There're 16 ASTON MARTIN car owner's & workshop service manuals PDF, electric wiring diagrams, error codes DTC.
The beginning of the twentieth century in Great Britain was marked by the emergence of the most expensive, luxurious and unique cars.
The history of Aston Martin is also connected with this important period for car manufacturing, because it was at that time that two young Englishmen, Robert Bamford and Lionel Martin, decided to launch their own line of cars.
However, in 1972, the company was bought. Despite the fact that Sir David Brown did not leave the board, there were some changes: the DBS model was renamed Aston Martin Vantage and Aston Martin V8, and David Brown's initials were removed from the names.
Soon Company Developments came to the conclusion that it could not afford to manufacture prestigious cars, and in 1974 Aston Martin ended up in America.
The production of cars again fell to a minimum mark.
New people who cared about the fate of the company came to her rescue. Peter Sprague, George Minden, Alan Curtis and Denis Flater not only set up production, but also managed to bring the famous Lagonda back to life.
Nevertheless, the firm did not have stability. After multiple changes of ownership, Aston Martin ended up in the hands of Pace Petroleum owner Victor Gauntlett and co-founders of CH Industrials.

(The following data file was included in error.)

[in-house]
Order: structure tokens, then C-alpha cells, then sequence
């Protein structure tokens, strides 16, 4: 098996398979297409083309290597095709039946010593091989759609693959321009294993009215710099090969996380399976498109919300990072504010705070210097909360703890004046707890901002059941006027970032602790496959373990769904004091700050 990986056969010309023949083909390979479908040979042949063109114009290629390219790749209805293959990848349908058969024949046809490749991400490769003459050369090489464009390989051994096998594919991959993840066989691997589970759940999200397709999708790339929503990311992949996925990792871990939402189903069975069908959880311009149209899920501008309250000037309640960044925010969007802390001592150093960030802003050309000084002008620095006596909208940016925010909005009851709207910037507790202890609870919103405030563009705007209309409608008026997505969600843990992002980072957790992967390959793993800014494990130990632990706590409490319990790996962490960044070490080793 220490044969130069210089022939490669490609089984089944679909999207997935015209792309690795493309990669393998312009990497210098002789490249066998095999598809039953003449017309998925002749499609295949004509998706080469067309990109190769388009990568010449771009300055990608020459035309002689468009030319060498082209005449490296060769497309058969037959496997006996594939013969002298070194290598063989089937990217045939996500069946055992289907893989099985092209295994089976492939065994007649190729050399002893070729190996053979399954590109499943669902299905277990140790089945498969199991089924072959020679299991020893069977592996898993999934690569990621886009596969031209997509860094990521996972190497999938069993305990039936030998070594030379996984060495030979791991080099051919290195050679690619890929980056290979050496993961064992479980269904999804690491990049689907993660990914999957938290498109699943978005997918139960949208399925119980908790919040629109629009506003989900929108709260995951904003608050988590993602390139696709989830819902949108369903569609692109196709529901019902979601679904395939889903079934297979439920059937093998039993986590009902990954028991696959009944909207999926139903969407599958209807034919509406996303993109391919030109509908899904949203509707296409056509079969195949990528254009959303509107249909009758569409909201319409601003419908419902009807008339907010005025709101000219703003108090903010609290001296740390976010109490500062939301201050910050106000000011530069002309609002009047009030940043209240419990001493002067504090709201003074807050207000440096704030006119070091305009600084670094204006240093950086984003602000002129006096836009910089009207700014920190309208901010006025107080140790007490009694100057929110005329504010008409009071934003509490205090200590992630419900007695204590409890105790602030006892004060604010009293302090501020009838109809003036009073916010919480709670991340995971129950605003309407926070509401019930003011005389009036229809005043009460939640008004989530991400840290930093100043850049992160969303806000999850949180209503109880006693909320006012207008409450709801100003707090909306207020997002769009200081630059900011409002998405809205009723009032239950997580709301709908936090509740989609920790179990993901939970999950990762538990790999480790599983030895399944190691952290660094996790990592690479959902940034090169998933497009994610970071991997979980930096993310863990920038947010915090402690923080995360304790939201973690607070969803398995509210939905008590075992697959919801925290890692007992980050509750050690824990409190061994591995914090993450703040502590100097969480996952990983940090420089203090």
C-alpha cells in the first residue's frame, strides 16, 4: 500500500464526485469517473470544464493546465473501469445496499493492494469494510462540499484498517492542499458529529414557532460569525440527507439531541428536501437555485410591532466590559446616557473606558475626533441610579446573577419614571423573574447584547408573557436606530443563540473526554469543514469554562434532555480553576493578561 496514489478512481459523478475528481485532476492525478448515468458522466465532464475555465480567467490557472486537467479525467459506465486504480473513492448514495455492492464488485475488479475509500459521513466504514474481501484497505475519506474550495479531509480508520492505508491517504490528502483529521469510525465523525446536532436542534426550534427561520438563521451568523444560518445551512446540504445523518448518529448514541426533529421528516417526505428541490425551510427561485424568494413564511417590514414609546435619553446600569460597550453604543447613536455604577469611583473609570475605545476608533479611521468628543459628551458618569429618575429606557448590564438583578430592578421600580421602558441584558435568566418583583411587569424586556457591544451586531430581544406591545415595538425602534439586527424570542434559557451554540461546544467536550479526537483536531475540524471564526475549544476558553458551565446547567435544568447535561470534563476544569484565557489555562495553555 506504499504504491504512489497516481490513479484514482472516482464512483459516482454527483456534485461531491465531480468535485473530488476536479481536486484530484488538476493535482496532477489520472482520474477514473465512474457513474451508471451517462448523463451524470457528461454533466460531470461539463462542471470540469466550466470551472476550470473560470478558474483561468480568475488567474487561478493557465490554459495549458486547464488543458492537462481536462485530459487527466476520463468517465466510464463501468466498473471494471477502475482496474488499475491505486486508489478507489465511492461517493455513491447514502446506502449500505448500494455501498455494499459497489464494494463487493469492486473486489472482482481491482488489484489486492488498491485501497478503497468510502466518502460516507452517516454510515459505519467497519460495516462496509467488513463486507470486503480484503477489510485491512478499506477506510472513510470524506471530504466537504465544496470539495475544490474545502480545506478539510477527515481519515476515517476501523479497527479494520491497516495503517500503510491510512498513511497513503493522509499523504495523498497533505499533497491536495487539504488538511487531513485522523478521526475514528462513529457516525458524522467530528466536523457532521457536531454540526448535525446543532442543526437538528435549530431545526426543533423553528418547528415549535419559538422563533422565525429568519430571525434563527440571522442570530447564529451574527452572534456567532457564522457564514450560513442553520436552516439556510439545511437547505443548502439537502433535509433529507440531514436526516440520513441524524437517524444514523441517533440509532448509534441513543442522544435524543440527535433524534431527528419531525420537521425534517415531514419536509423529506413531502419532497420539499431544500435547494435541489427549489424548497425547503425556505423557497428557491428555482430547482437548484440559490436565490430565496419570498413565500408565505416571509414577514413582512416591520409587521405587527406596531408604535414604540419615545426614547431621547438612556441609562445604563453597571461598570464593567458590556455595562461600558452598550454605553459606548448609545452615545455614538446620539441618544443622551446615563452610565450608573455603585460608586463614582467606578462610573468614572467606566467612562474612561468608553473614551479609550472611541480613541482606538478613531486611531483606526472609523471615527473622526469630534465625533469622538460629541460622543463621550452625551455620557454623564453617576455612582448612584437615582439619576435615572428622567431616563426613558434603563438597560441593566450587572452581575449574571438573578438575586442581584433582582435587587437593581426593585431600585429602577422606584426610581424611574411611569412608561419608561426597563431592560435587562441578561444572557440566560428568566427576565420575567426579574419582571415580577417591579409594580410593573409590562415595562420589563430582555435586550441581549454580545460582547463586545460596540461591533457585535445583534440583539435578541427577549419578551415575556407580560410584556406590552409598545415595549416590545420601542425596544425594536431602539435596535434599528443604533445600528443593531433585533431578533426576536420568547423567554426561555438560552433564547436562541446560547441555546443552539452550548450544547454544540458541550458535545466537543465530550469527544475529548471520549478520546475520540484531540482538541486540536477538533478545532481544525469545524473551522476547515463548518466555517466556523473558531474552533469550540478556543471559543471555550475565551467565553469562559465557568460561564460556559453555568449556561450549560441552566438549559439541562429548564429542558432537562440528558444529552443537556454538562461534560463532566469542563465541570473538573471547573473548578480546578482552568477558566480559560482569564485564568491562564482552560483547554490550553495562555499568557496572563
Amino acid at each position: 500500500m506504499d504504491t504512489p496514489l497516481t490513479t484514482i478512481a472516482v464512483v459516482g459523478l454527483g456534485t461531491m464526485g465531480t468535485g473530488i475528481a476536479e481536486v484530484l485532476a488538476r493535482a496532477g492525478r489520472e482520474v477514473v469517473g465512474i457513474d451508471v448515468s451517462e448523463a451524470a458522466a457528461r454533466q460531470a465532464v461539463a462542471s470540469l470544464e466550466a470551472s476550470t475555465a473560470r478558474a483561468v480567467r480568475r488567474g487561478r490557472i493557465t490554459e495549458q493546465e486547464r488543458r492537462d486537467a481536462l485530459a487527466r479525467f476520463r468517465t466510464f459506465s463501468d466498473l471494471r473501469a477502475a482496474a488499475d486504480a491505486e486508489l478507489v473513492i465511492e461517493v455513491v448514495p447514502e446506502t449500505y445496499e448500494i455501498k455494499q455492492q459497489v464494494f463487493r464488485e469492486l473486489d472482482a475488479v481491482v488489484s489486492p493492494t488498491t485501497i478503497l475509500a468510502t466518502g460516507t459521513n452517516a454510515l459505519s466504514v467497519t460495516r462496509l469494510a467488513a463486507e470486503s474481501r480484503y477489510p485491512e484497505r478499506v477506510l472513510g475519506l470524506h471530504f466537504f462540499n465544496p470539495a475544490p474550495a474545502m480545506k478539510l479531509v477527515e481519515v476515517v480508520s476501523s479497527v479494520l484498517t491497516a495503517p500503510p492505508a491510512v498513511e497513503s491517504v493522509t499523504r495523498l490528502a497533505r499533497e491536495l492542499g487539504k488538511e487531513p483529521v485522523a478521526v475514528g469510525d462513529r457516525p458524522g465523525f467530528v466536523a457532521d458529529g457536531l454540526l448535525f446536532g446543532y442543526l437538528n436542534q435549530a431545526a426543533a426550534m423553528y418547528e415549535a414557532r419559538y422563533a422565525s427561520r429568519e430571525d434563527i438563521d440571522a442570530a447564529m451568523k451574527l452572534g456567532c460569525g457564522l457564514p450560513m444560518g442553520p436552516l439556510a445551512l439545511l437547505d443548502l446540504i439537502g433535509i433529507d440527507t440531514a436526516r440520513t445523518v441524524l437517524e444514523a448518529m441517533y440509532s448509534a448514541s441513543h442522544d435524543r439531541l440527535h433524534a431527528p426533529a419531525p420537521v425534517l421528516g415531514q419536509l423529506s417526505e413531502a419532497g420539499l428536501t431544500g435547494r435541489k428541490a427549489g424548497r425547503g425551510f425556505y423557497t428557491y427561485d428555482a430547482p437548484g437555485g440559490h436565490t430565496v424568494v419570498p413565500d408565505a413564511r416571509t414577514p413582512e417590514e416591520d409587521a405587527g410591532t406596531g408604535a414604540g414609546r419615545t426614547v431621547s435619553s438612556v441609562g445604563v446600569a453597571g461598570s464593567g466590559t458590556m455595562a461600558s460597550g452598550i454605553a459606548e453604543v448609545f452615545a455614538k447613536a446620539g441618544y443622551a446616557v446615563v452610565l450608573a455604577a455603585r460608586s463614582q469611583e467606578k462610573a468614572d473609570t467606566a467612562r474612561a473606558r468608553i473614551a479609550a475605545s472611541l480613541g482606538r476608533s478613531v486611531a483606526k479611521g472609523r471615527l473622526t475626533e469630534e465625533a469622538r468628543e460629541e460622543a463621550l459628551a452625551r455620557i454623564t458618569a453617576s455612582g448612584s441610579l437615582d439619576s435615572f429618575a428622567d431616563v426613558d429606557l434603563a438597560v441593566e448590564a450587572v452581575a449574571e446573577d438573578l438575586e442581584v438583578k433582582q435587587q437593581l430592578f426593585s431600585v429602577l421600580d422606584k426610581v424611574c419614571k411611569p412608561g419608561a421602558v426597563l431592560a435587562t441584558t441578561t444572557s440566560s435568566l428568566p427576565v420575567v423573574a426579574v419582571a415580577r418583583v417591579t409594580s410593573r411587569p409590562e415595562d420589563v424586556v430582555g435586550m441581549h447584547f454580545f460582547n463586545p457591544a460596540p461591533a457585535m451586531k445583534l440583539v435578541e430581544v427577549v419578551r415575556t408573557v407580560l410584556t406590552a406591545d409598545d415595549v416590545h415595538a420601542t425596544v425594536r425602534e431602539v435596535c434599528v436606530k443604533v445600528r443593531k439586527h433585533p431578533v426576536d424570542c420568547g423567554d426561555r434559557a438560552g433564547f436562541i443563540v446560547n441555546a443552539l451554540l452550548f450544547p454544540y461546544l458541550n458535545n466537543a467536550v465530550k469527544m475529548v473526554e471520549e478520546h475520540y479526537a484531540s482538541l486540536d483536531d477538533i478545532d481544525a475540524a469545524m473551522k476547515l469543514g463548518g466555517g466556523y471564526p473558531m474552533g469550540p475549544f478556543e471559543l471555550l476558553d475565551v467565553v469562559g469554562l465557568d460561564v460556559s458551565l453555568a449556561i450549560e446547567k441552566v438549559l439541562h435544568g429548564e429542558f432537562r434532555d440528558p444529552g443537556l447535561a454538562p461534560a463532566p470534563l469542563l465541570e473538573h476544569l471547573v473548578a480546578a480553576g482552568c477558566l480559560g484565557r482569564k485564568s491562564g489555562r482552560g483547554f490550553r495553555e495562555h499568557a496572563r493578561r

They returned Aston Martin to racing and stabilized the company's car production.
Ford Motor Company became the owner of seventy-five percent of the shares of Aston Martin in 1987, the remaining assets were equally divided between the Livanos and Gauntlett families.
From that moment, the company's affairs took a positive turn: the V8 was again on the screens next to James Bond, and the new Aston Martin Virage appeared the following year.
A few years later, Victor Gauntlett sold his stake to the founder of Ford of Europe Vice-Chairman, and the life of the company finally found stability.
But at the beginning of the nineties, another trouble awaited her: the economic recession that hit Great Britain reduced the volume of sales of basic models.
However, the 1993 Geneva Motor Show was marked by the introduction of the new DB7, named after Sir David Brown.
This model became successful for the company, and its production was moved to Oxfordshire in 1994.
In general, manual work is a kind of Aston Martin company's forte.
It is hard to imagine that there is simply no place for robots and conveyors at the factory.
The only automated device deals with only one thing — application of an anti-corrosion coating.